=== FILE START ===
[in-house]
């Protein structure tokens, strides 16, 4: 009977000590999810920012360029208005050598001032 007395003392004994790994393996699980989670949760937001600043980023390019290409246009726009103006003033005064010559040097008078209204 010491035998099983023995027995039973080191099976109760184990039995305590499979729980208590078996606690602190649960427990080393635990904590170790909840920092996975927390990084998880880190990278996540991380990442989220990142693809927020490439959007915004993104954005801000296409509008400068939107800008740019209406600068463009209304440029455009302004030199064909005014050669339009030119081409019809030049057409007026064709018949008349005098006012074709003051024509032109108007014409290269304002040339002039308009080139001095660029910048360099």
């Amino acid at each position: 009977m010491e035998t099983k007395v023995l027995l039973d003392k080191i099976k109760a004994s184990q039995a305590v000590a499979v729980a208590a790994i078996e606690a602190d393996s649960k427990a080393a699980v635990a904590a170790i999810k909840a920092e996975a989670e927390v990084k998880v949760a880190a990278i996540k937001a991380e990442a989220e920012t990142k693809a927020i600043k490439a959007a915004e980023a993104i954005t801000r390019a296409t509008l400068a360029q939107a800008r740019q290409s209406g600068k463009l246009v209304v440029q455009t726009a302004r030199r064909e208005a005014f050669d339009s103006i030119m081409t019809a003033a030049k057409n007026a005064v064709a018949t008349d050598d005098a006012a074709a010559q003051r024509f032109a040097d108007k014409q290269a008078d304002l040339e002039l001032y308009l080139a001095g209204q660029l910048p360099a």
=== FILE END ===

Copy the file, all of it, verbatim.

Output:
[in-house]
């Protein structure tokens, strides 16, 4: 009977000590999810920012360029208005050598001032 007395003392004994790994393996699980989670949760937001600043980023390019290409246009726009103006003033005064010559040097008078209204 010491035998099983023995027995039973080191099976109760184990039995305590499979729980208590078996606690602190649960427990080393635990904590170790909840920092996975927390990084998880880190990278996540991380990442989220990142693809927020490439959007915004993104954005801000296409509008400068939107800008740019209406600068463009209304440029455009302004030199064909005014050669339009030119081409019809030049057409007026064709018949008349005098006012074709003051024509032109108007014409290269304002040339002039308009080139001095660029910048360099």
């Amino acid at each position: 009977m010491e035998t099983k007395v023995l027995l039973d003392k080191i099976k109760a004994s184990q039995a305590v000590a499979v729980a208590a790994i078996e606690a602190d393996s649960k427990a080393a699980v635990a904590a170790i999810k909840a920092e996975a989670e927390v990084k998880v949760a880190a990278i996540k937001a991380e990442a989220e920012t990142k693809a927020i600043k490439a959007a915004e980023a993104i954005t801000r390019a296409t509008l400068a360029q939107a800008r740019q290409s209406g600068k463009l246009v209304v440029q455009t726009a302004r030199r064909e208005a005014f050669d339009s103006i030119m081409t019809a003033a030049k057409n007026a005064v064709a018949t008349d050598d005098a006012a074709a010559q003051r024509f032109a040097d108007k014409q290269a008078d304002l040339e002039l001032y308009l080139a001095g209204q660029l910048p360099a």